Julie, you have had an interesting – and unusual – innovation journey. Tell us, how does someone with an artistic background, with both a B.F.A. and Master of Art degree, end up focusing on DNA technology at MIT?

During the first year of my Masters at the MIT Media Lab, I was tasked to help organize a synthetic biology, or biotechnology (biotech) workshop. This introduced me to a newfound love for biology and biotech. It helped me understand what it is, how it is used, and how the media can mislead those of us without scientific backgrounds when it comes to big scientific topics.

I then tried to explore biotech in a regular laboratory, but found that no existing resources were really made for beginners who just love to create and learn by doing. So, using my artistic design background, I created the learning tools I needed to explore the science comfortably, safely, and in my own office. It soon became clear that others could also benefit from these tools, and many educators, peers and others reaffirmed this once I started sharing my work.

In last month’s Bedroom Biotech webinar, you mentioned that “ethics is at the core of being a scientist.” How can scientists continue to innovate, while also considering the ethics of their actions?

Ethics don’t stop a scientist from pursuing a particular project, or stop innovating. Rather, ethics guide and direct a path forward using philosophical tools. For example, it is common in biotech to avoid using animals for testing unless absolutely necessary. You can learn a lot from using microbes and modelling without causing harm.

There are many other tools and contexts that can help shape your motivations and path to innovation. Ethics also involves learning about past methods, arguments and mistakes so they are not repeated.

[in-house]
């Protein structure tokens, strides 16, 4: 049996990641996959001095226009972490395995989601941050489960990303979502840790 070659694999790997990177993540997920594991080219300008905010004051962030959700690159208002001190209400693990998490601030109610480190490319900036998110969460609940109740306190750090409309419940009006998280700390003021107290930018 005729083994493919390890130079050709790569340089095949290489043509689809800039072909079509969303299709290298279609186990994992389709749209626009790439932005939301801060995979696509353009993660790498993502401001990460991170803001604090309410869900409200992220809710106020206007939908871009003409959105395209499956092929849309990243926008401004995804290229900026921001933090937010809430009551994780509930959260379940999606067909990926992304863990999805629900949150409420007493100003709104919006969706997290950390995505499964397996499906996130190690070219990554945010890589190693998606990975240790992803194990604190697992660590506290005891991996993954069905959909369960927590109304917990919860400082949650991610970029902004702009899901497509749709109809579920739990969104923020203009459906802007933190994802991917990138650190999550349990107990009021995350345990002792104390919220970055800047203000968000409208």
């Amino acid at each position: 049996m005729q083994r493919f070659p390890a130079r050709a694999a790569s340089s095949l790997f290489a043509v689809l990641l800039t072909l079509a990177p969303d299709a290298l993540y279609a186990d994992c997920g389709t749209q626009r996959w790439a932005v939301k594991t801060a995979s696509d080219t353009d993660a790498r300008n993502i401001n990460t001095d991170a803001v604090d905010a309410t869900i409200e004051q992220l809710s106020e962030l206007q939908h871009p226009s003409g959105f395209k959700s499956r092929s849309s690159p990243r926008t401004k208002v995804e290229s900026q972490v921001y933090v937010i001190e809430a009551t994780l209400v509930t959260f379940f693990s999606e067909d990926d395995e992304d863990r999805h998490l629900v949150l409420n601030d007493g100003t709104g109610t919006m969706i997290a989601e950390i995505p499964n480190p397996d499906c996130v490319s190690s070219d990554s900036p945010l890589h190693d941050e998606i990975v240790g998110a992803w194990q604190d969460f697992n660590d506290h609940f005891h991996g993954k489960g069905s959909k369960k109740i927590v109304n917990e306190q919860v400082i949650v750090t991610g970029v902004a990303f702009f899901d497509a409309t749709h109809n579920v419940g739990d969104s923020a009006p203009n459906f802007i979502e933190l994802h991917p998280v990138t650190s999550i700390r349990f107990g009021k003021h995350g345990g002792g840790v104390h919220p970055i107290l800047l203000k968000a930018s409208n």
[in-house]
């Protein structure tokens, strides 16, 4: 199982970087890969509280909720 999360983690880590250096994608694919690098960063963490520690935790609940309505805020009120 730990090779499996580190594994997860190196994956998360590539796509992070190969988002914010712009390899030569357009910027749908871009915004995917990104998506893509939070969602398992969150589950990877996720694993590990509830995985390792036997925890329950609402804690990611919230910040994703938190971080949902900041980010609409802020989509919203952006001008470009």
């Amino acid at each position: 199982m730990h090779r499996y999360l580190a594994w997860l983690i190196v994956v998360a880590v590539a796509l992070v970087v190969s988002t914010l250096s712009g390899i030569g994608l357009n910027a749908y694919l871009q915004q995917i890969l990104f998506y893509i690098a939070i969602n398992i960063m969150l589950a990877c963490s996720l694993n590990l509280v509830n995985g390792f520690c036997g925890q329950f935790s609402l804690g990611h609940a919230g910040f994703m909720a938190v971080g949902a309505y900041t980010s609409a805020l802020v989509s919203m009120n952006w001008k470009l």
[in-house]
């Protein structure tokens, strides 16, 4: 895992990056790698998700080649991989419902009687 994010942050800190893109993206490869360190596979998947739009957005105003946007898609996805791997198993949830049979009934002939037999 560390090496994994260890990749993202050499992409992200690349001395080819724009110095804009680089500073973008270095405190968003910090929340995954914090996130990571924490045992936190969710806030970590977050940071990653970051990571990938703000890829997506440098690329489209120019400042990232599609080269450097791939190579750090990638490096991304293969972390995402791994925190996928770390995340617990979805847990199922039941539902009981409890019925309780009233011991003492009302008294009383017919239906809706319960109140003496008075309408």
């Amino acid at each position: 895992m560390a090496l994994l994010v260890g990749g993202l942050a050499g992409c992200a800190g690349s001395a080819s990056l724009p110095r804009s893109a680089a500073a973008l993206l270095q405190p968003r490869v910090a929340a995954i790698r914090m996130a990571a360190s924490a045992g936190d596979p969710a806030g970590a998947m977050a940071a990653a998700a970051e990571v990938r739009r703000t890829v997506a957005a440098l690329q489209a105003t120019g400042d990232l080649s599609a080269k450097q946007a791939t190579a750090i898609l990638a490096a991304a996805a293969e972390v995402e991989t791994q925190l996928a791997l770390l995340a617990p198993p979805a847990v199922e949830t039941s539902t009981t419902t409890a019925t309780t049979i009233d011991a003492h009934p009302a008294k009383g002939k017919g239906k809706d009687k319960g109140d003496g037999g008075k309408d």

young girl demonstrating science experiment

Julie is the Founder and CEO of Amino Labs, which helps young people learn and program bacteria with all-in-one beginner kits, at home or at school

You are an entrepreneur and educator with a background in arts who works in biotech – that is a lot! How do you explain to others exactly what it is that you do?

My job is to help beginners understand that biology isn’t made of magic, but can be manipulated to create new and important things like medicine, fuel and materials.

What are you most excited for on your journey with SU Canada in 2020?

With the SU Canada community being so diverse, I am excited to see the story of democratized biotech reaching different audiences and stakeholders across the country and the globe.

What are your predictions for 2020? What do you see happening in the world of biotechnology?

I see a lot happening – for Canadian consumers, we will see increased competition in biotech resources for education and to use at home. On an international level, there will be more media exposure about how different nation-states are competing to become the global leader in biotech. I also predict that the first CRISPR medical trials will show results.